Private Herbert Krieger

29th Infantry Division - 115th Infantry Regiment - Cannon Company
Omaha Beach
On June 6thwe were on our way again. The 116th Regiment made the initial assault. We were the second wave. The channel was still rough and the coast of France was visible. As we approached all hell broke out. We couldn’t approach our designated area, Dog Green, since we were on an LST. They knew we had heavy equipment and they made sure we were not welcomed. Whoever was in command of that ship decided to try other beaches. I think we tried all including Dog Red, Green and White.  We got close enough to pick up wounded then would back off for awhile and go into the beach again. About that time the wounded would start yelling "No! No!" They could feel the motion of the vessel returning. On the LST they made makeshift operating equipment and obviously due to the lack of anesthetics there was a lot of screaming to help the wounded. As we neared again under fire out comes a load of German prisoners. The channel was choppy, their small boat was weaving and they attached the ropes from the davits (I'm not a nautical person) to hoist them. Evidently with the choppy channel waters one end of their ropes on the davit became undone and spilled prisoners into the channel. A few were saved.
We could not land D-Day during the night but those on shore were wishing they were on board and that on board were wishing they were on shore. That night in total darkness we were strafed and bombed. Our LST was hit. I might add that it sounded like you were in a metal bathtub and a bunch of large rocks were hitting it. Suddenly, a ball of fire exploded above us and cheers went up to no avail. The anti air craft were hitting balloons.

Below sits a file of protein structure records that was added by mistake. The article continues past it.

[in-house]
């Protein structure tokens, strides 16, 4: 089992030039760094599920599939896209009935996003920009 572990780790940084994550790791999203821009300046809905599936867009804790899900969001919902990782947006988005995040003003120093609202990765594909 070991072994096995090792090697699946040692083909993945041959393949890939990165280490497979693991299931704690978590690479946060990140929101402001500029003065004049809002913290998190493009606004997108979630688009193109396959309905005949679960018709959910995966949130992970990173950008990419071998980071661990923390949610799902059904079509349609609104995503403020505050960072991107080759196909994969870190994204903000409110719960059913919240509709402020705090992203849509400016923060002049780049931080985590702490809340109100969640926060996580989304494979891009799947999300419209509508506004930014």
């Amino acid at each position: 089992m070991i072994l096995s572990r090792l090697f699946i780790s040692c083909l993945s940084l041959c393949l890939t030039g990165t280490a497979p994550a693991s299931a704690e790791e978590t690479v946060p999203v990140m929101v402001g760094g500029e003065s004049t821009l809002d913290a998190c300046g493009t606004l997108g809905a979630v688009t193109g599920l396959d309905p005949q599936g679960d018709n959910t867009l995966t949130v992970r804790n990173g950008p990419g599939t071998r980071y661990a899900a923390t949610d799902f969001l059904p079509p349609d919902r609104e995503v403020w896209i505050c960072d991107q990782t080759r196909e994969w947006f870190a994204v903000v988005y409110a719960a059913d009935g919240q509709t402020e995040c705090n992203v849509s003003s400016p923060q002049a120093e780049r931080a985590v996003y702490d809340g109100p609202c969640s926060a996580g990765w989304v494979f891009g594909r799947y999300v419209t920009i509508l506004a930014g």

As dawn appeared, we were ready to land. As we were about to disembark a loud crash was heard. The LST has elevators that lower heavy equipment to the lower level and opening doors. The elevator had malfunctioned and crashed to the floor of the LST and killed three of ours.
When I landed on the beach it was covered with bodies. Most were not covered and some had boxes over them while others looked to be covered with Indian blankets, which I thought to be strange. Still others were in pieces. At about that time we were all separated. We lost our gun (not small arms) and were complete chaos. I was in a rifle company and I was the radioman. I also did wire repair and layed wire. I was with the 1st Division in all of the confusion. On the beach we went up the well-protected bluffs. One officer told us to make sure you step in the same footsteps as the man in front of you because of the mines. If you didn’t you would end up like the people lying around you. When I got to the top of the bluff the machine gun blasts, mortar and small arms became abundant. As we were pinned down at first I did what I was taught which was to take your bayonet and probe (at an angle), for the mines. I did that for about 30 seconds but there was no time for that. You want to lie as flat as you can and as soon as you could. When I got up and explosed my head to fire over the hedgerows the guy next to me said, "Don’t do that!" Look at these dead guys around you. It’s a funny thing but he was firing by holding his gun over hedgerow without seeing the enemy. Stupid but safe. That ended when the Germans counterattacked. While we were pinned down up on the bluff, I noticed something unusual about a German soldier. His armored vehicle was flared open like a tin can. His leg lay next to me and it had on long underwear. I could still see the channel behind me. Progress was slow and bloody. It would be three days before I would get any sleep. No shower for three weeks. I had run out of food the third day and existed on my "D" bar.”
Herbert Krieger